Practice with Identifying Verb Tenses

FINCA International

reprinted without permission from promotional materials for FINCA International
activity created by Daryl L. Beres

Read the article. Think about the highlighted verbs. What tense are they? Choose the correct tenses from the drop-down lists, and then press "Check."

Forgotten by her government and untouched by the world’s economy, Dona Rosita has spent her life in severe poverty. Like millions of mothers in developing countries, she has never had a chance to improve the quality of her life. Now her children face the same grim prospects:

But Dona Rosita is a survivor. In her determination to ensure her family’s survival, she is already running a small business, which allows her to feed and clothe her family on a cash budget of $3 per week.

Gaining access to small amounts of working capital—as little as $50-$500—will allow Dona Rosita to generate the extra income needed to ensure the survival of her children. With a $50 loan, she can finance a variety of small-scale, income-generating investments. She might:

She can double her investment in four months and will begin to generate the savings she needs to lift her family out of poverty.

Sadly, most poor mothers don’t qualify for a loan from a commercial bank, especially not for such a minuscule amount. Instead, they must borrow from traditional moneylenders, whose exorbitant interest rates devour most of the profits.

Dona Rosita’s neighbors are ready to move ahead too! To obtain working capital, they are willing to take on the responsibilities of budgeting, saving, and repaying their loans. In short, they are anxious to become better businesswomen in order to better feed, clothe, and ensure the health of their families.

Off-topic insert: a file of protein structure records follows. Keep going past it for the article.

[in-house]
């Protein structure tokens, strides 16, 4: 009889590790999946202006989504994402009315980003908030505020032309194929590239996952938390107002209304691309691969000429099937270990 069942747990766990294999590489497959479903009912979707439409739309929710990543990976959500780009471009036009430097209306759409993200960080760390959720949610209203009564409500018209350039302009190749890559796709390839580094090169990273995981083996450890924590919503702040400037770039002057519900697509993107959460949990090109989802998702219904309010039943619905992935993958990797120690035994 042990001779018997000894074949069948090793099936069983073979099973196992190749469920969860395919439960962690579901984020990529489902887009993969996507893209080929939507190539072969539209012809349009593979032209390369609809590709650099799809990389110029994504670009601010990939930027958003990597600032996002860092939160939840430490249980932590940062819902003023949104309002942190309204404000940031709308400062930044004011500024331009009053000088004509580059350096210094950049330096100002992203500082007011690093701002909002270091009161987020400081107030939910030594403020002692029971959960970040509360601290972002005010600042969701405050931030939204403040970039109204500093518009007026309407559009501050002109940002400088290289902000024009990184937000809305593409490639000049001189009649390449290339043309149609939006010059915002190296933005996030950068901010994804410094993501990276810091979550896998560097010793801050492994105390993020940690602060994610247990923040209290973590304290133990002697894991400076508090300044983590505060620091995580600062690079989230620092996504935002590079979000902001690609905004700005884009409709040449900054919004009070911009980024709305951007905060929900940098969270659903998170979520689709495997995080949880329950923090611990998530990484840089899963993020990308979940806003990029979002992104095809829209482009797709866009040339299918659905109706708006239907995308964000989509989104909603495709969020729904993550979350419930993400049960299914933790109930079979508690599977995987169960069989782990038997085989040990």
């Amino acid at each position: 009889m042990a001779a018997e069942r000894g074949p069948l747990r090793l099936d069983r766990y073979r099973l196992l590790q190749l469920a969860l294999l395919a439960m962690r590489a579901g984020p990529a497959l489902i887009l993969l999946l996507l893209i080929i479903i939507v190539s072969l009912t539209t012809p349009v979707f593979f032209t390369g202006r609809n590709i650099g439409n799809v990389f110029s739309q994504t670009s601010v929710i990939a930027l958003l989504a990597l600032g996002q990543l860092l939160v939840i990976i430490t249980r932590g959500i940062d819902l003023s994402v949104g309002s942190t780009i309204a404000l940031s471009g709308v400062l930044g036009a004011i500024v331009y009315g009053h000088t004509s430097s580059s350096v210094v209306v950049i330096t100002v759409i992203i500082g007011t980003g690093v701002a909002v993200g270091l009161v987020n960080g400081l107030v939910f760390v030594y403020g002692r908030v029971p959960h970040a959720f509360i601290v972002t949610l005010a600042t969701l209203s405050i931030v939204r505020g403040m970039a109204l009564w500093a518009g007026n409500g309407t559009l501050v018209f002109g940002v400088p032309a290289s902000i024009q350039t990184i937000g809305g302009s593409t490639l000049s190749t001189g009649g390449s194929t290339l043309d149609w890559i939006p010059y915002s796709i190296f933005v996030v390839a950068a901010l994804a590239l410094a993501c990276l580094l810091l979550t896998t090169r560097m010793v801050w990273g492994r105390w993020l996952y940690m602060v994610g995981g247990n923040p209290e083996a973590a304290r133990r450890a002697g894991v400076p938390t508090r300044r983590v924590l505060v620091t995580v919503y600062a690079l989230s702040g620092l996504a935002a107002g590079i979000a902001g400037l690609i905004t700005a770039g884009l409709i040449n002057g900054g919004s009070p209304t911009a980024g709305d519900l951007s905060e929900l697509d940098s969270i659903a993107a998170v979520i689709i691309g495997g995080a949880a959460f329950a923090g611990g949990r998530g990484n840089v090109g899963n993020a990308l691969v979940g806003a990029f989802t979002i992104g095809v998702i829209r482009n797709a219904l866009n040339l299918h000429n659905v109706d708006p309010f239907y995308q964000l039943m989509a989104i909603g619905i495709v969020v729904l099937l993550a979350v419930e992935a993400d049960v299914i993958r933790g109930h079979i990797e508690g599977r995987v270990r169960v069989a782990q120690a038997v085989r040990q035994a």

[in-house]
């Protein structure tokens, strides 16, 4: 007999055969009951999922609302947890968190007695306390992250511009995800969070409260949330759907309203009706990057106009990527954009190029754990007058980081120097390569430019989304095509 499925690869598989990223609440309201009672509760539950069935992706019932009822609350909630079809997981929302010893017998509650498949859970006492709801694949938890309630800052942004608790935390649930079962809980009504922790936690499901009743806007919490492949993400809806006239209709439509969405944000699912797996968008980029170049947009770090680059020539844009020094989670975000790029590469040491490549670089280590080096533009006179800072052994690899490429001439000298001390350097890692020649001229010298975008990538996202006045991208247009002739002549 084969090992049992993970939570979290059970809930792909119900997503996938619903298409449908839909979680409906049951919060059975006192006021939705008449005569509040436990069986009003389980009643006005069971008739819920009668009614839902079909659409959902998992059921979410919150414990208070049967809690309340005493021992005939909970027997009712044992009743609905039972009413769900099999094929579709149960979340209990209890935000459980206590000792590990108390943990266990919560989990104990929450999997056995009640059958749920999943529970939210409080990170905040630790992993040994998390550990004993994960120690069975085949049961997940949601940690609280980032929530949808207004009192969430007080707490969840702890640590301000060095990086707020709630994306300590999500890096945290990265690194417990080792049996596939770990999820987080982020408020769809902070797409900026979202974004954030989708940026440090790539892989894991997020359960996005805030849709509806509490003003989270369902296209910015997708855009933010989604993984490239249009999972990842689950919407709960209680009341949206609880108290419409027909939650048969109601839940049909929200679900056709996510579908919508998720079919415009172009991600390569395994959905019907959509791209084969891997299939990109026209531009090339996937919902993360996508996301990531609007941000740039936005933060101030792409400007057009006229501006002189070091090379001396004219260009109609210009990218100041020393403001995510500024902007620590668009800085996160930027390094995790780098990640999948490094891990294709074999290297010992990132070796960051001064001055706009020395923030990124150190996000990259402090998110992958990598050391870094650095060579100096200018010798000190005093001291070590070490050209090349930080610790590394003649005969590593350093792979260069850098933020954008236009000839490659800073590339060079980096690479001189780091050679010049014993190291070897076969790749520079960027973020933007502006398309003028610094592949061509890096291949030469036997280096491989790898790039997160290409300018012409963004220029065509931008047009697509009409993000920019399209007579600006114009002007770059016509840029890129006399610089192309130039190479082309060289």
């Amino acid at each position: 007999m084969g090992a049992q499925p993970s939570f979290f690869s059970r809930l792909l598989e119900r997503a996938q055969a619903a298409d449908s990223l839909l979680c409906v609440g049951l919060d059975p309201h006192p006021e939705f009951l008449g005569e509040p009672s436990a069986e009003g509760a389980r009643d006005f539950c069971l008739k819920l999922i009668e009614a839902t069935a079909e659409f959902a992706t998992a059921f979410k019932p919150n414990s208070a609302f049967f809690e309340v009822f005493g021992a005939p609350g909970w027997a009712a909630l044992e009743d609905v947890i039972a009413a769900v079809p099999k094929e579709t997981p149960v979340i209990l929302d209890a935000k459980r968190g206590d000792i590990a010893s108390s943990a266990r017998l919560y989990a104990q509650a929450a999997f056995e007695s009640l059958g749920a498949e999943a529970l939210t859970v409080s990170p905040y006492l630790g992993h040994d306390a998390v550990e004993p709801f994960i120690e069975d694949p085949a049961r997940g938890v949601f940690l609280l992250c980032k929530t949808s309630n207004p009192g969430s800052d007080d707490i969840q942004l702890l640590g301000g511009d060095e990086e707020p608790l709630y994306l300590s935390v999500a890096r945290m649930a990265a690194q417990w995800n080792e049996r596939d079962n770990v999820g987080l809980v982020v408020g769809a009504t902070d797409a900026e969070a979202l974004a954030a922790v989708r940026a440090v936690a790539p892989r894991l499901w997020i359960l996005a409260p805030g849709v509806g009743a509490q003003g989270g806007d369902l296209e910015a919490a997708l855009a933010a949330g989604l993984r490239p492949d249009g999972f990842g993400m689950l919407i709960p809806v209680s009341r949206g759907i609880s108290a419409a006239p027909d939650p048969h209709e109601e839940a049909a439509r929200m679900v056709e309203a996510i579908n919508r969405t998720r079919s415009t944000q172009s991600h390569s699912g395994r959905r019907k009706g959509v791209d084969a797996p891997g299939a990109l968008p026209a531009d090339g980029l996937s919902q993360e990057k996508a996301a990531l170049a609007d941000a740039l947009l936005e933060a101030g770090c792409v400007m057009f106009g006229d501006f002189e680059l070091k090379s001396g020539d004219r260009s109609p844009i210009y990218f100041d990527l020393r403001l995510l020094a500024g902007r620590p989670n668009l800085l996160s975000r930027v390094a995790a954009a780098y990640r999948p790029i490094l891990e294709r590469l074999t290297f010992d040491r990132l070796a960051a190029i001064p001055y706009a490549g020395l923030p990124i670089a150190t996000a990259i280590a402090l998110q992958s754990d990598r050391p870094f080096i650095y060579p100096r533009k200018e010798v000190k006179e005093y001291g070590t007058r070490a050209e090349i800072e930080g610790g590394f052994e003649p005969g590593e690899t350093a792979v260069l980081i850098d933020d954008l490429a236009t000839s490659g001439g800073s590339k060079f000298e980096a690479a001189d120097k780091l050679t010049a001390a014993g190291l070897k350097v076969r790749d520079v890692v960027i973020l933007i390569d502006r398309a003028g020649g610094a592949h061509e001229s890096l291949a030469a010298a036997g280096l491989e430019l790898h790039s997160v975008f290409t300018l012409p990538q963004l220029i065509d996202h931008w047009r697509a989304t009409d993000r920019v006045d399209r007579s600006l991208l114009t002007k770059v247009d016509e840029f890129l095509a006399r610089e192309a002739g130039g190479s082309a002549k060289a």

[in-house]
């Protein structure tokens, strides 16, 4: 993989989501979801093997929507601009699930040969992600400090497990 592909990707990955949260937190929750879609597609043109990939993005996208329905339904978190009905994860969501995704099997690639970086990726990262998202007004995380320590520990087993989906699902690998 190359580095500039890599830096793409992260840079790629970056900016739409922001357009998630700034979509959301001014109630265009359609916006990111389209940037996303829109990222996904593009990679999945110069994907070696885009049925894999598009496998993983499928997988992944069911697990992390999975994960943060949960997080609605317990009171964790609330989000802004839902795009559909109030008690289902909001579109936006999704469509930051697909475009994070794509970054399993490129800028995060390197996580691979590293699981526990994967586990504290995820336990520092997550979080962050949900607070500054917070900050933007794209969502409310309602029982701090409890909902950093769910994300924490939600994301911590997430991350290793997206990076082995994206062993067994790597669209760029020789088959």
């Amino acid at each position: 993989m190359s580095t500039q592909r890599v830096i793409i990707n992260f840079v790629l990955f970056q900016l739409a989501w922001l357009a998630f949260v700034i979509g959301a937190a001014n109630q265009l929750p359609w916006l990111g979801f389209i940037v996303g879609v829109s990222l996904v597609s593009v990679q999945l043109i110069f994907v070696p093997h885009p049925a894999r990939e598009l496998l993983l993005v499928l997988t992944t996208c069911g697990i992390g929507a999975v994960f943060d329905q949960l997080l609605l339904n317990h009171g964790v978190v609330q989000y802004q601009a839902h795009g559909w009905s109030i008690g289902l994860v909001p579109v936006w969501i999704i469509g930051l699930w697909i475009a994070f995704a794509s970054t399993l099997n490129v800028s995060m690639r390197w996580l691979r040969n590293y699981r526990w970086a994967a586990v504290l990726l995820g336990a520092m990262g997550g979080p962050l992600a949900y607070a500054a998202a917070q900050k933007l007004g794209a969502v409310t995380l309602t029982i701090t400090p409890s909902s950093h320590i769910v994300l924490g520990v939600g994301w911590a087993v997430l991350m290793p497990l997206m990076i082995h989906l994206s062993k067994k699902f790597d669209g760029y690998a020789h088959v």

FINCA has developed a banking methodology capable of stopping severe poverty in its tracks called “village banking.” Collectively our thousands of village banking groups on three continents are developing into a “World Bank for the Poor.”

Based on the principles of self-help and free enterprise, village banking offers the poor not charity, nor handouts, but loans—with no collateral required, a reasonable rate of interest, and a safe and profitable place to accumulate savings. Village bank members are fully responsible for their own success. They choose their investments, disburse and collect all loans, manage their savings, elect their officers, write their by-laws, and keep their books . Village banks provide first-time borrowers with a $50 loan. For each subsequent loan, the borrower’s credit line will be increased by an amount equal to her accumulated savings.

At FINCA, we’re working every day to help alleviate poverty one loan at a time, one woman at a time, one family at a time. Won’t you join us in helping our borrowers work their way out of poverty and open the door to a new—and more promising—life for their children?